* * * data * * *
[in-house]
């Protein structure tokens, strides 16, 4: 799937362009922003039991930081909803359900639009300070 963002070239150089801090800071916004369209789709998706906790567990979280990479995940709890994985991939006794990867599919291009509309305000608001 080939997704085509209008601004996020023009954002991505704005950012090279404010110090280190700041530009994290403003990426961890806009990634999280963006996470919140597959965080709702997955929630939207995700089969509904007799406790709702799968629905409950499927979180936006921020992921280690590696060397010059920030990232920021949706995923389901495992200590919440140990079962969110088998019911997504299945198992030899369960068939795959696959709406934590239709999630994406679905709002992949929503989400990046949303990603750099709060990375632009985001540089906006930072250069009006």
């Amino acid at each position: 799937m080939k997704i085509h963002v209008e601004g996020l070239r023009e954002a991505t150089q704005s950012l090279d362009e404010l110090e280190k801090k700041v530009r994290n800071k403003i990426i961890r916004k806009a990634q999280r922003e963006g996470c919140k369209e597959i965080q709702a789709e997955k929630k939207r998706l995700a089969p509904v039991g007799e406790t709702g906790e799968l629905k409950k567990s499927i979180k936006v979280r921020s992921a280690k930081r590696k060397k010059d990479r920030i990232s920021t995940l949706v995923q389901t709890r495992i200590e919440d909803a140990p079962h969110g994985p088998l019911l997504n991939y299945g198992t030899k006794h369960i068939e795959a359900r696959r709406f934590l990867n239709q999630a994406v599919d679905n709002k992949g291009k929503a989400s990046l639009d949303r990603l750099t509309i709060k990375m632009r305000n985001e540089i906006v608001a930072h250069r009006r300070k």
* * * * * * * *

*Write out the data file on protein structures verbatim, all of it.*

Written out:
[in-house]
């Protein structure tokens, strides 16, 4: 799937362009922003039991930081909803359900639009300070 963002070239150089801090800071916004369209789709998706906790567990979280990479995940709890994985991939006794990867599919291009509309305000608001 080939997704085509209008601004996020023009954002991505704005950012090279404010110090280190700041530009994290403003990426961890806009990634999280963006996470919140597959965080709702997955929630939207995700089969509904007799406790709702799968629905409950499927979180936006921020992921280690590696060397010059920030990232920021949706995923389901495992200590919440140990079962969110088998019911997504299945198992030899369960068939795959696959709406934590239709999630994406679905709002992949929503989400990046949303990603750099709060990375632009985001540089906006930072250069009006």
């Amino acid at each position: 799937m080939k997704i085509h963002v209008e601004g996020l070239r023009e954002a991505t150089q704005s950012l090279d362009e404010l110090e280190k801090k700041v530009r994290n800071k403003i990426i961890r916004k806009a990634q999280r922003e963006g996470c919140k369209e597959i965080q709702a789709e997955k929630k939207r998706l995700a089969p509904v039991g007799e406790t709702g906790e799968l629905k409950k567990s499927i979180k936006v979280r921020s992921a280690k930081r590696k060397k010059d990479r920030i990232s920021t995940l949706v995923q389901t709890r495992i200590e919440d909803a140990p079962h969110g994985p088998l019911l997504n991939y299945g198992t030899k006794h369960i068939e795959a359900r696959r709406f934590l990867n239709q999630a994406v599919d679905n709002k992949g291009k929503a989400s990046l639009d949303r990603l750099t509309i709060k990375m632009r305000n985001e540089i906006v608001a930072h250069r009006r300070k």